HALLOWELL – Seth Freed Wessler spent several months last year flying around the country, interviewing immigrants in federal detention centers.

The work brought attention to the intersection of the immigration enforcement and child welfare systems, where thousands of children are separated from parents facing deportation.

Wessler, who grew up in Hallowell, hopes his investigative report for Colorlines.com will receive even more attention after it earned him a national journalism award, the Hillman Prize for Web Journalism.

“My hope is that winning this prize will provide a platform for more people to hear about this story,” said Wessler, son of Ellen Freed of Hallowell and Stephen Wessler of Litchfield.

Wessler, 27, got his start telling other people’s stories as a senior at Hall-Dale High School. He graduated in 2002, before students had to complete a capstone project as a diploma requirement. But he proposed his own multimedia project.

Wessler decided to explore the way people build their identities and find a place in a community. He interviewed five people, including a military veteran, an elderly woman and a young man who immigrated from East Africa as a refugee.

Wessler said the project, which included poetry, photography and song in addition to long-form writing, made him reflect on his own identity as a Mainer and what it meant to be an engaged citizen committed to social justice.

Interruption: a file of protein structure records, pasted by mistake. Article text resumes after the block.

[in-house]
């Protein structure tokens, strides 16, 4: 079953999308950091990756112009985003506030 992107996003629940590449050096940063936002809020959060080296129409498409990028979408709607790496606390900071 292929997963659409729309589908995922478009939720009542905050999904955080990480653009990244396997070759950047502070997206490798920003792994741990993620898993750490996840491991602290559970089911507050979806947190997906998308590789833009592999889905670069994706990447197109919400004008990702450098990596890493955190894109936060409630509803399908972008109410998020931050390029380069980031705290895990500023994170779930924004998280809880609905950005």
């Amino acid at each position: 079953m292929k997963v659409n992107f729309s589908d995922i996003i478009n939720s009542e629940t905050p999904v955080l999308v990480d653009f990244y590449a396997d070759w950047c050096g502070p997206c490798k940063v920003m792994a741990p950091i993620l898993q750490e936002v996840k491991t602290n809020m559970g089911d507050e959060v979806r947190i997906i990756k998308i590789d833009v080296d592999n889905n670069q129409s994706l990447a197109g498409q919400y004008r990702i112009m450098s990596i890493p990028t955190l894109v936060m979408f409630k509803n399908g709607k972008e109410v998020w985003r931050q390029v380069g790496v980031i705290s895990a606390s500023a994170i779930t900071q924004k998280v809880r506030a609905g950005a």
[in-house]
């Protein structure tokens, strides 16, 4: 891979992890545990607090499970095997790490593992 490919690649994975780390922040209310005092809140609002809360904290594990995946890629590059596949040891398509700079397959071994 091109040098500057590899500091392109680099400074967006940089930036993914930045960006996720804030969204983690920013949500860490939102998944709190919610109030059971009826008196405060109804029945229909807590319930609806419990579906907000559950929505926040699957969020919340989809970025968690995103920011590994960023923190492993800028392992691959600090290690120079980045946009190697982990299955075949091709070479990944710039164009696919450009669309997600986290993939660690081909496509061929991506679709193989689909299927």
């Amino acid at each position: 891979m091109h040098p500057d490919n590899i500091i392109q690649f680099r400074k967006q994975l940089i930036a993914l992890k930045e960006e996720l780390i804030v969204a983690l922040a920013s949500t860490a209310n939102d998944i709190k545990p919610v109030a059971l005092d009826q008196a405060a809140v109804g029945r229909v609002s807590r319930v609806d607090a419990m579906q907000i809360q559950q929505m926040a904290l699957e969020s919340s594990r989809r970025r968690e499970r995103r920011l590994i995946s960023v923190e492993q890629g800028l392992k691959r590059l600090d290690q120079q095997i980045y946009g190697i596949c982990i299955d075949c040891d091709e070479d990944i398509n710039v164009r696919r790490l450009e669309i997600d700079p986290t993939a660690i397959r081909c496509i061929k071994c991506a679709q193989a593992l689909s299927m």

“The thing that that project did for me was for the first time make me realize the power of stories and storytelling as tools to think about larger social problems, political policy problems and so forth,” Wessler said. “There really was value in listening to, asking questions about, and uncovering, stories.”

He attended Hampshire College in Amherst, Mass., then moved to New York to work for the Applied Research Center, a racial justice think tank that publishes Colorlines. Over time, Wessler began writing more for Colorlines, and he is now a staff writer for the online magazine.

In 2008, Wessler and a colleague wrote a story about a woman in California whose child was placed for adoption when she was deported. The woman had been adopted from Russia as a child, but she did not become a permanent resident.

Through surveys, interviews and Freedom of Information Act requests, Wessler and colleagues estimated conservatively that 5,100 children are in the foster care system because their parents have been detained or deported. They expect 15,000 more children to face similar situations in the next five years.

Although federal policy calls for deported or detained parents to be able to choose whether their children will join them, that has not been the case, Wessler said.